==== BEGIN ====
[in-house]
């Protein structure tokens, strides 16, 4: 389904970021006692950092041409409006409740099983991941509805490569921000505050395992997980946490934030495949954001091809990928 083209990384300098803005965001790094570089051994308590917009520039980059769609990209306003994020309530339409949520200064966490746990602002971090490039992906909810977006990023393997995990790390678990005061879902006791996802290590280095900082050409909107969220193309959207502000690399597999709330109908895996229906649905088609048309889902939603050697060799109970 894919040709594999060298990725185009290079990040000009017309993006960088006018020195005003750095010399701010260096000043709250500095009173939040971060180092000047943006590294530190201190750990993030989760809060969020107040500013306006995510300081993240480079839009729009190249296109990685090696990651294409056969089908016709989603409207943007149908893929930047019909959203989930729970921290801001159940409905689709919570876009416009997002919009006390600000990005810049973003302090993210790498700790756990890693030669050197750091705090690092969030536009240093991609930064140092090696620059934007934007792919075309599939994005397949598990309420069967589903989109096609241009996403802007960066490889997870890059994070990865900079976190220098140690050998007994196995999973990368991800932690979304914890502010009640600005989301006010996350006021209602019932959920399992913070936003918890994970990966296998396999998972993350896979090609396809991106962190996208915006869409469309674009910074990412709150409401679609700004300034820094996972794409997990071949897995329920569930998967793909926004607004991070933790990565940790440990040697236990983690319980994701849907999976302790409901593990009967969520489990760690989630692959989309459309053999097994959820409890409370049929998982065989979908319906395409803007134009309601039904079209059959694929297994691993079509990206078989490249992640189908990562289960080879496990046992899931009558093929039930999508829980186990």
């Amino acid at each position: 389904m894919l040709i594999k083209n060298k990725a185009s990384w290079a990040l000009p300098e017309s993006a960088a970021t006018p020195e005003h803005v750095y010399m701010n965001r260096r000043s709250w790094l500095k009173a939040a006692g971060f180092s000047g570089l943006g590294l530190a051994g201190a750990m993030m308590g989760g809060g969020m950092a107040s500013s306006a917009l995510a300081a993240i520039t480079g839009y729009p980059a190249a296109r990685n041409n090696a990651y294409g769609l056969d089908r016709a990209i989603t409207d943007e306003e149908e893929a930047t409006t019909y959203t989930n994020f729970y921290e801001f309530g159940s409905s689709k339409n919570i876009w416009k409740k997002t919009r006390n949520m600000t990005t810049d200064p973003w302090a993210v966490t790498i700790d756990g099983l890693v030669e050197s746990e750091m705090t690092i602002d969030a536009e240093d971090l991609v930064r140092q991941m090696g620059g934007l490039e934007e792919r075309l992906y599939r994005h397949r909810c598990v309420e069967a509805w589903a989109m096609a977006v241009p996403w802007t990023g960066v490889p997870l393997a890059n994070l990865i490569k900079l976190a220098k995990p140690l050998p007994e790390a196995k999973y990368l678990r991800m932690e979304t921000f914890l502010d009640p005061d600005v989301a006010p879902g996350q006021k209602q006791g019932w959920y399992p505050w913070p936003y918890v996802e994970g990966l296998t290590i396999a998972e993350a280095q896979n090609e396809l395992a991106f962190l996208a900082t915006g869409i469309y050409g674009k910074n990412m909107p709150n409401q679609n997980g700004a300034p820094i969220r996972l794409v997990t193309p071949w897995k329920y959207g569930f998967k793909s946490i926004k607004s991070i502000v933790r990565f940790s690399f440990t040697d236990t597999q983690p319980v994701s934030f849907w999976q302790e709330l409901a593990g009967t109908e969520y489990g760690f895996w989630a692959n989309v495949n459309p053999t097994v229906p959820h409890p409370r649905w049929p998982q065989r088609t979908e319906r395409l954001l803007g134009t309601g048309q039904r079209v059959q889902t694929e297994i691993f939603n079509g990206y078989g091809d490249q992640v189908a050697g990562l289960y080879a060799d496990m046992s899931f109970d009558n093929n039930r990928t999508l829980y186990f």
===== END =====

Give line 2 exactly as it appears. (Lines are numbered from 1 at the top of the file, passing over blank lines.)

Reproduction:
């Protein structure tokens, strides 16, 4: 389904970021006692950092041409409006409740099983991941509805490569921000505050395992997980946490934030495949954001091809990928 083209990384300098803005965001790094570089051994308590917009520039980059769609990209306003994020309530339409949520200064966490746990602002971090490039992906909810977006990023393997995990790390678990005061879902006791996802290590280095900082050409909107969220193309959207502000690399597999709330109908895996229906649905088609048309889902939603050697060799109970 894919040709594999060298990725185009290079990040000009017309993006960088006018020195005003750095010399701010260096000043709250500095009173939040971060180092000047943006590294530190201190750990993030989760809060969020107040500013306006995510300081993240480079839009729009190249296109990685090696990651294409056969089908016709989603409207943007149908893929930047019909959203989930729970921290801001159940409905689709919570876009416009997002919009006390600000990005810049973003302090993210790498700790756990890693030669050197750091705090690092969030536009240093991609930064140092090696620059934007934007792919075309599939994005397949598990309420069967589903989109096609241009996403802007960066490889997870890059994070990865900079976190220098140690050998007994196995999973990368991800932690979304914890502010009640600005989301006010996350006021209602019932959920399992913070936003918890994970990966296998396999998972993350896979090609396809991106962190996208915006869409469309674009910074990412709150409401679609700004300034820094996972794409997990071949897995329920569930998967793909926004607004991070933790990565940790440990040697236990983690319980994701849907999976302790409901593990009967969520489990760690989630692959989309459309053999097994959820409890409370049929998982065989979908319906395409803007134009309601039904079209059959694929297994691993079509990206078989490249992640189908990562289960080879496990046992899931009558093929039930999508829980186990």